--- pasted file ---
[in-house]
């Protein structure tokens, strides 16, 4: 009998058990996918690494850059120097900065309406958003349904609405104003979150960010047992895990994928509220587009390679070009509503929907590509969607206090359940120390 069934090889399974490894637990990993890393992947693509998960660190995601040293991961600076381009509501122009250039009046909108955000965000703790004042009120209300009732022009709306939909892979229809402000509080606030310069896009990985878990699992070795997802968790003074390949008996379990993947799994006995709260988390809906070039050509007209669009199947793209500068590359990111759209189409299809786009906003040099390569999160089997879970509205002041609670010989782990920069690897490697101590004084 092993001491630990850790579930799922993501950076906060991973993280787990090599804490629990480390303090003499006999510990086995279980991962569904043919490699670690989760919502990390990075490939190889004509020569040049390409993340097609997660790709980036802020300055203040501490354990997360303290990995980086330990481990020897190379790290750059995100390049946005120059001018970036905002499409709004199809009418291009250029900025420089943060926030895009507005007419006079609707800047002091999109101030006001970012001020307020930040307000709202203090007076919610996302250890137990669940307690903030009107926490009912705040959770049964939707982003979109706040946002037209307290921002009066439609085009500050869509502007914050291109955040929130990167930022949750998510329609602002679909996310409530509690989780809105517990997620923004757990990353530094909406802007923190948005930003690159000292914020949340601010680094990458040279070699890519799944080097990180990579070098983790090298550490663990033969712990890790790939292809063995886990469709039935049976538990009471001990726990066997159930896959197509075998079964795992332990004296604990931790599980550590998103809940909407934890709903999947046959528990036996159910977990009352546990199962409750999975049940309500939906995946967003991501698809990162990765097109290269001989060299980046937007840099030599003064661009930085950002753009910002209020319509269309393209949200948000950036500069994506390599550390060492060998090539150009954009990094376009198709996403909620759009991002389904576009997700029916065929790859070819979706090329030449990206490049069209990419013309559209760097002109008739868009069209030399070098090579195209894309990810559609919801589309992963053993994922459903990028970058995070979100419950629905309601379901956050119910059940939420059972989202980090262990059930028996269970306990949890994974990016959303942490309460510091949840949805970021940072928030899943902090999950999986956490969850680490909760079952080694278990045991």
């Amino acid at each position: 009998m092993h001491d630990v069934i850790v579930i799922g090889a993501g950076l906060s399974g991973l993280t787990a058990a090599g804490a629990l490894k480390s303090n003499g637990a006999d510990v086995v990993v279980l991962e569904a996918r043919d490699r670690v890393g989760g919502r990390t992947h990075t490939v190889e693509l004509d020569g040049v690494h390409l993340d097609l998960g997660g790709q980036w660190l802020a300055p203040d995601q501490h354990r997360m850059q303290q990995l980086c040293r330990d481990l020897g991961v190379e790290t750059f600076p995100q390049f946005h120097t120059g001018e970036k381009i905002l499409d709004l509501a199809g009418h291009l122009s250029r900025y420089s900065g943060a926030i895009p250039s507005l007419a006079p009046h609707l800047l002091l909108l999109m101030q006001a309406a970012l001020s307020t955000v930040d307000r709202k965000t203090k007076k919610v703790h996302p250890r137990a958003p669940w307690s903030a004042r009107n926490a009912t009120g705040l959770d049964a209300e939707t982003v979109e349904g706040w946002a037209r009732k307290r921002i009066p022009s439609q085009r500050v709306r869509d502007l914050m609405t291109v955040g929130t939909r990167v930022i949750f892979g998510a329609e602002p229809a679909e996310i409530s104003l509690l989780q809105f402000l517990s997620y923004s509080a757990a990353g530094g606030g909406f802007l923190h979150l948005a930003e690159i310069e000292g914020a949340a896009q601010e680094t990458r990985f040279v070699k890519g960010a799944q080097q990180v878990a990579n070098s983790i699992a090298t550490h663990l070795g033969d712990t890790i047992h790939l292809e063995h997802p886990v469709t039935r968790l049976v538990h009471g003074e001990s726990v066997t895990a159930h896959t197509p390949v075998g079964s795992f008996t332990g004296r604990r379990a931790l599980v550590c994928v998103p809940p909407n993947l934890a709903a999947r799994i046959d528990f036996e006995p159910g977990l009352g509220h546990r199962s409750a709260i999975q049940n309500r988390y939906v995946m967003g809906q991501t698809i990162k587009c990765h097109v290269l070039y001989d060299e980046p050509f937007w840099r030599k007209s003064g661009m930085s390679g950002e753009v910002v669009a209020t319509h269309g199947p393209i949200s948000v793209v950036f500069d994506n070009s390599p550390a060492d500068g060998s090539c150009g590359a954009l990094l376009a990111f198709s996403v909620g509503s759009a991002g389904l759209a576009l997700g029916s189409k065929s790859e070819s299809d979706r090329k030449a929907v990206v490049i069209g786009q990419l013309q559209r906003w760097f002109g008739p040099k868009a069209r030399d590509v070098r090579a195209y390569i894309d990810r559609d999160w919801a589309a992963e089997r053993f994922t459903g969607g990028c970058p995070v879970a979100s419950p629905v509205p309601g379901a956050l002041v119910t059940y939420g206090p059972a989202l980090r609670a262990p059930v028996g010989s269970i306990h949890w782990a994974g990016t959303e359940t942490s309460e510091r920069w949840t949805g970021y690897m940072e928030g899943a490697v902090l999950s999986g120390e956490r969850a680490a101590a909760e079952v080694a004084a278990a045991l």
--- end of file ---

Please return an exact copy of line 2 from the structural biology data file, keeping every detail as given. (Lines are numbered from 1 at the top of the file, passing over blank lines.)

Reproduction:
């Protein structure tokens, strides 16, 4: 009998058990996918690494850059120097900065309406958003349904609405104003979150960010047992895990994928509220587009390679070009509503929907590509969607206090359940120390 069934090889399974490894637990990993890393992947693509998960660190995601040293991961600076381009509501122009250039009046909108955000965000703790004042009120209300009732022009709306939909892979229809402000509080606030310069896009990985878990699992070795997802968790003074390949008996379990993947799994006995709260988390809906070039050509007209669009199947793209500068590359990111759209189409299809786009906003040099390569999160089997879970509205002041609670010989782990920069690897490697101590004084 092993001491630990850790579930799922993501950076906060991973993280787990090599804490629990480390303090003499006999510990086995279980991962569904043919490699670690989760919502990390990075490939190889004509020569040049390409993340097609997660790709980036802020300055203040501490354990997360303290990995980086330990481990020897190379790290750059995100390049946005120059001018970036905002499409709004199809009418291009250029900025420089943060926030895009507005007419006079609707800047002091999109101030006001970012001020307020930040307000709202203090007076919610996302250890137990669940307690903030009107926490009912705040959770049964939707982003979109706040946002037209307290921002009066439609085009500050869509502007914050291109955040929130990167930022949750998510329609602002679909996310409530509690989780809105517990997620923004757990990353530094909406802007923190948005930003690159000292914020949340601010680094990458040279070699890519799944080097990180990579070098983790090298550490663990033969712990890790790939292809063995886990469709039935049976538990009471001990726990066997159930896959197509075998079964795992332990004296604990931790599980550590998103809940909407934890709903999947046959528990036996159910977990009352546990199962409750999975049940309500939906995946967003991501698809990162990765097109290269001989060299980046937007840099030599003064661009930085950002753009910002209020319509269309393209949200948000950036500069994506390599550390060492060998090539150009954009990094376009198709996403909620759009991002389904576009997700029916065929790859070819979706090329030449990206490049069209990419013309559209760097002109008739868009069209030399070098090579195209894309990810559609919801589309992963053993994922459903990028970058995070979100419950629905309601379901956050119910059940939420059972989202980090262990059930028996269970306990949890994974990016959303942490309460510091949840949805970021940072928030899943902090999950999986956490969850680490909760079952080694278990045991």